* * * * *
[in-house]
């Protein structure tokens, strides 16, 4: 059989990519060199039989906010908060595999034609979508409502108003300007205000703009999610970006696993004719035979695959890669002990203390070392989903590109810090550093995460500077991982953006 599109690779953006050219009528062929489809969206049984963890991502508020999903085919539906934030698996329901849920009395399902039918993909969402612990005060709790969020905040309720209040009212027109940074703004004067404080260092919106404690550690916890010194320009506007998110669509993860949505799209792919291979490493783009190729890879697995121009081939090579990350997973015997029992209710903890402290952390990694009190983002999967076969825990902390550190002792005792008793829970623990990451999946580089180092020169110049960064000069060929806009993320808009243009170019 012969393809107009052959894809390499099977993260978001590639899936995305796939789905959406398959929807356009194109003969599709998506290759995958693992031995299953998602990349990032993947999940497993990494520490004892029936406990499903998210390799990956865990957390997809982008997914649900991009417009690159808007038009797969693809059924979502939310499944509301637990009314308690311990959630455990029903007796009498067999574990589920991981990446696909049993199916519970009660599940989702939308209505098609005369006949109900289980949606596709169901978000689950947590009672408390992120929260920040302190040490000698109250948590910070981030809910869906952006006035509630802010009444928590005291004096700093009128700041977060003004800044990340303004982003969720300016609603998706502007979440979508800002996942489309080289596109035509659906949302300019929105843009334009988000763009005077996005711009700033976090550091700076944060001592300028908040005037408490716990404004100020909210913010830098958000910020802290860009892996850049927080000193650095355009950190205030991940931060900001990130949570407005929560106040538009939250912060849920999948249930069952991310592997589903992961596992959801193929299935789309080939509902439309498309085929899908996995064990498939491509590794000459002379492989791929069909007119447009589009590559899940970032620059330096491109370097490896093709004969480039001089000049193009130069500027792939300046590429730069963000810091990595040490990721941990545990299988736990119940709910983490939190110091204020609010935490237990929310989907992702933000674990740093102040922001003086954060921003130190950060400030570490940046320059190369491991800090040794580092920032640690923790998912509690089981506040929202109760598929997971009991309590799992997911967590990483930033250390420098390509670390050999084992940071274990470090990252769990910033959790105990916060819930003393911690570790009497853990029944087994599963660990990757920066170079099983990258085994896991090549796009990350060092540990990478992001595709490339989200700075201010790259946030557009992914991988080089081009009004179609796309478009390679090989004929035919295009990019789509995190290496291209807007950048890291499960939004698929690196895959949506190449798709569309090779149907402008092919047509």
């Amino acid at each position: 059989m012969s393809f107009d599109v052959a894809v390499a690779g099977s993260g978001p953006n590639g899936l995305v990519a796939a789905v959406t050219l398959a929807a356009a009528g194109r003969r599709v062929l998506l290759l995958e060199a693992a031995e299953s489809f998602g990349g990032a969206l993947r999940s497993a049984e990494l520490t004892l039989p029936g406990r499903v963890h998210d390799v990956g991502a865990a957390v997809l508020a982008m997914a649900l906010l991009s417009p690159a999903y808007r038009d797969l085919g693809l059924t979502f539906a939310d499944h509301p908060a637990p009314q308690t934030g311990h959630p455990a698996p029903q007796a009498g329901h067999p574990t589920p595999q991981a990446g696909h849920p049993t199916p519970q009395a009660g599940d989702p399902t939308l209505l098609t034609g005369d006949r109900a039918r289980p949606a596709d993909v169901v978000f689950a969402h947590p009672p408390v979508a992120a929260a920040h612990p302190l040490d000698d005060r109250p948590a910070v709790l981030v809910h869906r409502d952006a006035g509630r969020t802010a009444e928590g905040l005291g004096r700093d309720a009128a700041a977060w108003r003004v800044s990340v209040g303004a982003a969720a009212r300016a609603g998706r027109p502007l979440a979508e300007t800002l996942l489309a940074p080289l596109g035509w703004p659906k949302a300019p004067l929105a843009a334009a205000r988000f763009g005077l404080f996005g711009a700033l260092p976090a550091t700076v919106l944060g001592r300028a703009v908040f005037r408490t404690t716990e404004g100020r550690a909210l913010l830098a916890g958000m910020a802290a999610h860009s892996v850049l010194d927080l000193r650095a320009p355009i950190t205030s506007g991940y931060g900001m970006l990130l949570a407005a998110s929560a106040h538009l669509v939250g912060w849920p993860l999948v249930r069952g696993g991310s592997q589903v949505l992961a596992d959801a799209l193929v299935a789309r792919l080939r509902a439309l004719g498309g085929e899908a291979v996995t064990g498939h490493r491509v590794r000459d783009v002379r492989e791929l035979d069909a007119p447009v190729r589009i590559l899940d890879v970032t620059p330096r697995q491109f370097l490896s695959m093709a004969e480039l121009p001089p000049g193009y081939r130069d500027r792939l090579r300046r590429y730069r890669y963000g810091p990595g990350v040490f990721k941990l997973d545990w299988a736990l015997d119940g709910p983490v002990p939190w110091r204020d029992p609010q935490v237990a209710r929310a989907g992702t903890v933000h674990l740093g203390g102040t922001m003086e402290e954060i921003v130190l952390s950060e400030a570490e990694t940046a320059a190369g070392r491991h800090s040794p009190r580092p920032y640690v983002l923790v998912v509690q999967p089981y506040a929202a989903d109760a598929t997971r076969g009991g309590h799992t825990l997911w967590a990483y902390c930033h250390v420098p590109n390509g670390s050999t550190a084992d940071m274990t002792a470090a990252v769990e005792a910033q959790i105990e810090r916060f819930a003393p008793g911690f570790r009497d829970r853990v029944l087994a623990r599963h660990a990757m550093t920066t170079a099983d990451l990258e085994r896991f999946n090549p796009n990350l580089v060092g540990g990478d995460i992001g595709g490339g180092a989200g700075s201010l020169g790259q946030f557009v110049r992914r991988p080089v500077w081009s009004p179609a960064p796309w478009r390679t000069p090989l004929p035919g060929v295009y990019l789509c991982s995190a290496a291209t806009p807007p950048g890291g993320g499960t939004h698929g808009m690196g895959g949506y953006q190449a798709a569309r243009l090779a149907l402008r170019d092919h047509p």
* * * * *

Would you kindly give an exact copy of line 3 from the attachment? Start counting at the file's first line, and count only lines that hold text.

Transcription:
């Amino acid at each position: 059989m012969s393809f107009d599109v052959a894809v390499a690779g099977s993260g978001p953006n590639g899936l995305v990519a796939a789905v959406t050219l398959a929807a356009a009528g194109r003969r599709v062929l998506l290759l995958e060199a693992a031995e299953s489809f998602g990349g990032a969206l993947r999940s497993a049984e990494l520490t004892l039989p029936g406990r499903v963890h998210d390799v990956g991502a865990a957390v997809l508020a982008m997914a649900l906010l991009s417009p690159a999903y808007r038009d797969l085919g693809l059924t979502f539906a939310d499944h509301p908060a637990p009314q308690t934030g311990h959630p455990a698996p029903q007796a009498g329901h067999p574990t589920p595999q991981a990446g696909h849920p049993t199916p519970q009395a009660g599940d989702p399902t939308l209505l098609t034609g005369d006949r109900a039918r289980p949606a596709d993909v169901v978000f689950a969402h947590p009672p408390v979508a992120a929260a920040h612990p302190l040490d000698d005060r109250p948590a910070v709790l981030v809910h869906r409502d952006a006035g509630r969020t802010a009444e928590g905040l005291g004096r700093d309720a009128a700041a977060w108003r003004v800044s990340v209040g303004a982003a969720a009212r300016a609603g998706r027109p502007l979440a979508e300007t800002l996942l489309a940074p080289l596109g035509w703004p659906k949302a300019p004067l929105a843009a334009a205000r988000f763009g005077l404080f996005g711009a700033l260092p976090a550091t700076v919106l944060g001592r300028a703009v908040f005037r408490t404690t716990e404004g100020r550690a909210l913010l830098a916890g958000m910020a802290a999610h860009s892996v850049l010194d927080l000193r650095a320009p355009i950190t205030s506007g991940y931060g900001m970006l990130l949570a407005a998110s929560a106040h538009l669509v939250g912060w849920p993860l999948v249930r069952g696993g991310s592997q589903v949505l992961a596992d959801a799209l193929v299935a789309r792919l080939r509902a439309l004719g498309g085929e899908a291979v996995t064990g498939h490493r491509v590794r000459d783009v002379r492989e791929l035979d069909a007119p447009v190729r589009i590559l899940d890879v970032t620059p330096r697995q491109f370097l490896s695959m093709a004969e480039l121009p001089p000049g193009y081939r130069d500027r792939l090579r300046r590429y730069r890669y963000g810091p990595g990350v040490f990721k941990l997973d545990w299988a736990l015997d119940g709910p983490v002990p939190w110091r204020d029992p609010q935490v237990a209710r929310a989907g992702t903890v933000h674990l740093g203390g102040t922001m003086e402290e954060i921003v130190l952390s950060e400030a570490e990694t940046a320059a190369g070392r491991h800090s040794p009190r580092p920032y640690v983002l923790v998912v509690q999967p089981y506040a929202a989903d109760a598929t997971r076969g009991g309590h799992t825990l997911w967590a990483y902390c930033h250390v420098p590109n390509g670390s050999t550190a084992d940071m274990t002792a470090a990252v769990e005792a910033q959790i105990e810090r916060f819930a003393p008793g911690f570790r009497d829970r853990v029944l087994a623990r599963h660990a990757m550093t920066t170079a099983d990451l990258e085994r896991f999946n090549p796009n990350l580089v060092g540990g990478d995460i992001g595709g490339g180092a989200g700075s201010l020169g790259q946030f557009v110049r992914r991988p080089v500077w081009s009004p179609a960064p796309w478009r390679t000069p090989l004929p035919g060929v295009y990019l789509c991982s995190a290496a291209t806009p807007p950048g890291g993320g499960t939004h698929g808009m690196g895959g949506y953006q190449a798709a569309r243009l090779a149907l402008r170019d092919h047509p």